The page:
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Consumers (ahem, co-producers) are getting wiser about meat.

They are asking questions about where it comes from, how it was raised, and how it was killed. They are demanding grass-fed beef and pasture-raised pork. But is the supply always there? Are the channels for getting the product to the consumer always there? How can we help consumers learn more about sustainable meat production and how can we facilitate producers in marketing their product and connecting with consumers?

Directly Following Slow Food USA’s National Congress and dovetailing into Slow Food Nation, two of Slow Food USA’s Regional Governors, Matt Jones from Denver and Larry Martin from Russian River, CA), organized SFUSA’s first ever Meat Working Group to begin to tackle these issues and to see how Slow Food USA’s netowrk can help. They gathered together a stellar crew that included:

  • Stan Schutte – Hog producer, multi species processor IA
  • Will Harris – Grassfed beef producer/processor, White Oak Pastures GA
  • Marjorie Bender – American Livestock Breeds Conservancy,TN
  • Carrie Balkcom – American Grassfed Association (AGA) FL/CO
  • Dr. Patricia Whisnant – Veterinarian, Grassfed Beef Producer/Processor, AGA MO
  • Brian Kenny – Grassfed beef producer, Hearst Ranch CA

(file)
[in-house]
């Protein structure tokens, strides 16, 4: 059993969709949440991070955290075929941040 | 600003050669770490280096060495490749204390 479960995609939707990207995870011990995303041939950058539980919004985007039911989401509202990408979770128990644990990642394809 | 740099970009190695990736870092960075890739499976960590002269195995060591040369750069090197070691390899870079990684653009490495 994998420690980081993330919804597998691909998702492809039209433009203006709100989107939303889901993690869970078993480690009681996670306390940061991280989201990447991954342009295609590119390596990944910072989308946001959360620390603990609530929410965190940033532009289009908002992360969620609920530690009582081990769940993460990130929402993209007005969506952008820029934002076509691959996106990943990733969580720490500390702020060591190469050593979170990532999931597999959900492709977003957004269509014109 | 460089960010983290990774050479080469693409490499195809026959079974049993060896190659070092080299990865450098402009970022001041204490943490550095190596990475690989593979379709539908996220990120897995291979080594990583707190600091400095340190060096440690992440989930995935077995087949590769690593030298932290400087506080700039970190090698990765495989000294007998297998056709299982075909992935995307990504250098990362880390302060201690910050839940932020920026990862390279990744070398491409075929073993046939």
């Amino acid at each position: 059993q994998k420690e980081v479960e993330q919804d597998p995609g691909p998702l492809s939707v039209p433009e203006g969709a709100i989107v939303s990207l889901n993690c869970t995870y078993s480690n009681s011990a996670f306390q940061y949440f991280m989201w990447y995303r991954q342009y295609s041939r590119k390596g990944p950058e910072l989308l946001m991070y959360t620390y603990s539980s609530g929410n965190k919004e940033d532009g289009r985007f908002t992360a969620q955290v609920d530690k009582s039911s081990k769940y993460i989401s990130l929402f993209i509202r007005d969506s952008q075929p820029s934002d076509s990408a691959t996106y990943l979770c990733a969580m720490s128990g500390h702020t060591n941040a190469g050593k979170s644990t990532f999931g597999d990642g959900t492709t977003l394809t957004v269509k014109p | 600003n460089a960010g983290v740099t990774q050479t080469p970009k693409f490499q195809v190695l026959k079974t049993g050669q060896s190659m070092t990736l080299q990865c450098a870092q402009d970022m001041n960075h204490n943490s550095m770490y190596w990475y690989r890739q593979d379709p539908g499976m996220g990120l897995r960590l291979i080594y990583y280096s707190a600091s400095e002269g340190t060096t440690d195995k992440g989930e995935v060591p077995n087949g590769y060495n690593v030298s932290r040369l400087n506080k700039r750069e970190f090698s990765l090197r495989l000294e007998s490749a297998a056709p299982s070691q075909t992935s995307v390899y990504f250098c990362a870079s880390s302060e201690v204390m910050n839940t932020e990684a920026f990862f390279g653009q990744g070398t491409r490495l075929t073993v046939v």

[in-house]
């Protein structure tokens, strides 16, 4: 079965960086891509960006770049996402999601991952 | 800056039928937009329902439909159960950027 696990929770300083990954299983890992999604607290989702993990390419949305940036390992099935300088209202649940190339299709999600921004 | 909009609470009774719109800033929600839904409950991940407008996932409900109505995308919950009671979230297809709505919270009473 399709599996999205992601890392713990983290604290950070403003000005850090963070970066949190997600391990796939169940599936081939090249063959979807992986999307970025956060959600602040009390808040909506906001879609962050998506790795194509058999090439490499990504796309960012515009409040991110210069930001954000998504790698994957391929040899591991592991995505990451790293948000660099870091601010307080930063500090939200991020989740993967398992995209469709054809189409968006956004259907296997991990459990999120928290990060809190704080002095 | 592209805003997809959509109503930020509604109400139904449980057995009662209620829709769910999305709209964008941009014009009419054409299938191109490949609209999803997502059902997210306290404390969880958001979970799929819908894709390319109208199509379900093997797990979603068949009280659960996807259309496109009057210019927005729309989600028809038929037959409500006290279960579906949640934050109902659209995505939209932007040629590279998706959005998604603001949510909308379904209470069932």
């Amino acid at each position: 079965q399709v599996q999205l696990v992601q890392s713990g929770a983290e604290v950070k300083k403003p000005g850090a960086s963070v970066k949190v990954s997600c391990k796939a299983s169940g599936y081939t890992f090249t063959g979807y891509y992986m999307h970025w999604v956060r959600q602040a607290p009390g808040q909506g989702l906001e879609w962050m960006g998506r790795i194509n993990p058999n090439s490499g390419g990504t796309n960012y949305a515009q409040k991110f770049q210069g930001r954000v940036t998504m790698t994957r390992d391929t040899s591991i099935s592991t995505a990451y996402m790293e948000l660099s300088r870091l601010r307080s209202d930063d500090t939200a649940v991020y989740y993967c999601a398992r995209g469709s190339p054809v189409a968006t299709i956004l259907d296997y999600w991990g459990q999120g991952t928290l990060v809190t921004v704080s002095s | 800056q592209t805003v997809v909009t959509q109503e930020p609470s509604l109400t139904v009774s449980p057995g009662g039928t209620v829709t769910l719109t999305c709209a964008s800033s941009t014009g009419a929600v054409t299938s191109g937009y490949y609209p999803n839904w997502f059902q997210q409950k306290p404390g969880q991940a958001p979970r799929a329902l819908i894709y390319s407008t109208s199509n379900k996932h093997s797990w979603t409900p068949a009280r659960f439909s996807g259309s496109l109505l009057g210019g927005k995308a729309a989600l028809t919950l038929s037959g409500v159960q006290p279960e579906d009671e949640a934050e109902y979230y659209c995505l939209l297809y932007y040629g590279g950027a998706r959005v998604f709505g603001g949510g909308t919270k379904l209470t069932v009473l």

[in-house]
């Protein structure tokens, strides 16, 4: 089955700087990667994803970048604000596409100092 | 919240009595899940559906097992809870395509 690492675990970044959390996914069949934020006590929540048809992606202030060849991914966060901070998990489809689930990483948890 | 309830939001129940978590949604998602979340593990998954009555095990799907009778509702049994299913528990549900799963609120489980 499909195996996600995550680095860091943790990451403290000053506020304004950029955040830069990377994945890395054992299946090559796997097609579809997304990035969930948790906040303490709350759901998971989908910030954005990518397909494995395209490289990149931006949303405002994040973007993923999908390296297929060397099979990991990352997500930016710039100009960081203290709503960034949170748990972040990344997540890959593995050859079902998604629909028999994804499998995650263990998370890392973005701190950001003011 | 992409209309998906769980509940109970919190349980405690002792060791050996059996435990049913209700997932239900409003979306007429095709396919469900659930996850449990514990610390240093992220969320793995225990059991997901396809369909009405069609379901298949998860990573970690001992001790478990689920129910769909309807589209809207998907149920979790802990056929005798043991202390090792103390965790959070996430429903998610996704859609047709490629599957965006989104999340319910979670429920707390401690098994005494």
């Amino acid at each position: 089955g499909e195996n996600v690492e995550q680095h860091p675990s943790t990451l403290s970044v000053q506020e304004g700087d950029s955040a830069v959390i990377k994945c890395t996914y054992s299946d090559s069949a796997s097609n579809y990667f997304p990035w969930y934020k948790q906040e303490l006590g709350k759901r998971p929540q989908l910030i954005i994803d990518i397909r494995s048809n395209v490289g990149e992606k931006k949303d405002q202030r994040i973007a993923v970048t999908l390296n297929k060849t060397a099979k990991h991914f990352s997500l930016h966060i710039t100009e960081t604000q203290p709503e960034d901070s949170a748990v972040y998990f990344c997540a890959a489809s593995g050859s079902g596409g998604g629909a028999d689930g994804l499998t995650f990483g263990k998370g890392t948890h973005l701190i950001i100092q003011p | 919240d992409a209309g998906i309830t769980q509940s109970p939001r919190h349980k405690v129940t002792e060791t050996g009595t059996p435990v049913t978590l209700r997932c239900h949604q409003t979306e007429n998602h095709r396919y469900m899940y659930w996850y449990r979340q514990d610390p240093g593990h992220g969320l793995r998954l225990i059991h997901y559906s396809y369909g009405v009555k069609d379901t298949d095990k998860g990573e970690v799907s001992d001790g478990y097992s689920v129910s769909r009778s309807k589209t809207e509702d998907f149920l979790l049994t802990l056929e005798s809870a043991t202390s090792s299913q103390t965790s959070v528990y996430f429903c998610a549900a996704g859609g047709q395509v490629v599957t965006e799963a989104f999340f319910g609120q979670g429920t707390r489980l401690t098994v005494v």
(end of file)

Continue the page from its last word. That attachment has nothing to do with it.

• Jim Reichardt – poultry producer/ processor CA
  • Ralph Benson – Sonoma Land Trust CA
  • Sam Goldberger – innovative processor, entrepreneur CA

Slow Food USA leaders and guests attended to learn about the issues we face with respect to animal welfare, species and breeds, provenance, environmental concerns especially production practices -traditional (feedlot/CAFO) and alternative (small scale, sustainable).

As Matt reported, “What became apparent immediately was the need for consumer education about meat production. What we don’t know can hurt us and, has an enormous impact on not just the food we eat but on the ground upon which it is raised. The issue raised repeatedly by these world-class operators was the economic pressure on them to survive in a market where consumers (co-producers) do not have the ability to make informed purchase decisions. A generic meat case cannot educate eaters about the issues that affect their food. If honorable and respectful farmers and ranchers, who are making a meaningful difference in our food supply system, are forced to compete on a price point basis alone, they cannot be expected to survive.”

As a result, the group has decided to form a Meat Working Group to improve communication about meat issues. They already have several great ideas–stay tuned to the Slow Food USA website and blog for further information about how you can get involved.